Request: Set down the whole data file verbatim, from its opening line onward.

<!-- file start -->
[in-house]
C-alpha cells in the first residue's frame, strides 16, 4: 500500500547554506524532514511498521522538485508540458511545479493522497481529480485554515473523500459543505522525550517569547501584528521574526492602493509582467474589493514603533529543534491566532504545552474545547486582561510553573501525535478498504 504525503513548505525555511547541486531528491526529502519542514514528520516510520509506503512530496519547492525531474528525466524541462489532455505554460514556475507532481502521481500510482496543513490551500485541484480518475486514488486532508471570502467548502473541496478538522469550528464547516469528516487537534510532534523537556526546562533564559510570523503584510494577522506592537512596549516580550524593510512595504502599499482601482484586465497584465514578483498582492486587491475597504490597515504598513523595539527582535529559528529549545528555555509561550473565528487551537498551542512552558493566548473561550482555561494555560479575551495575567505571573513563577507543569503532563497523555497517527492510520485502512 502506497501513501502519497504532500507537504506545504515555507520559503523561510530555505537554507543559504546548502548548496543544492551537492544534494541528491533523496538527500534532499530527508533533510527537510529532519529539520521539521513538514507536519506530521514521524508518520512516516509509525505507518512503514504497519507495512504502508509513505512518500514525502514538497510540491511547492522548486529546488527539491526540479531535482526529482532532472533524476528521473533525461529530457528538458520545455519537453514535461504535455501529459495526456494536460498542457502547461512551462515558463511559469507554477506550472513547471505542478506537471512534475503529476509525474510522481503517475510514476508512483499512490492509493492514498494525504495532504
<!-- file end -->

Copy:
[in-house]
C-alpha cells in the first residue's frame, strides 16, 4: 500500500547554506524532514511498521522538485508540458511545479493522497481529480485554515473523500459543505522525550517569547501584528521574526492602493509582467474589493514603533529543534491566532504545552474545547486582561510553573501525535478498504 504525503513548505525555511547541486531528491526529502519542514514528520516510520509506503512530496519547492525531474528525466524541462489532455505554460514556475507532481502521481500510482496543513490551500485541484480518475486514488486532508471570502467548502473541496478538522469550528464547516469528516487537534510532534523537556526546562533564559510570523503584510494577522506592537512596549516580550524593510512595504502599499482601482484586465497584465514578483498582492486587491475597504490597515504598513523595539527582535529559528529549545528555555509561550473565528487551537498551542512552558493566548473561550482555561494555560479575551495575567505571573513563577507543569503532563497523555497517527492510520485502512 502506497501513501502519497504532500507537504506545504515555507520559503523561510530555505537554507543559504546548502548548496543544492551537492544534494541528491533523496538527500534532499530527508533533510527537510529532519529539520521539521513538514507536519506530521514521524508518520512516516509509525505507518512503514504497519507495512504502508509513505512518500514525502514538497510540491511547492522548486529546488527539491526540479531535482526529482532532472533524476528521473533525461529530457528538458520545455519537453514535461504535455501529459495526456494536460498542457502547461512551462515558463511559469507554477506550472513547471505542478506537471512534475503529476509525474510522481503517475510514476508512483499512490492509493492514498494525504495532504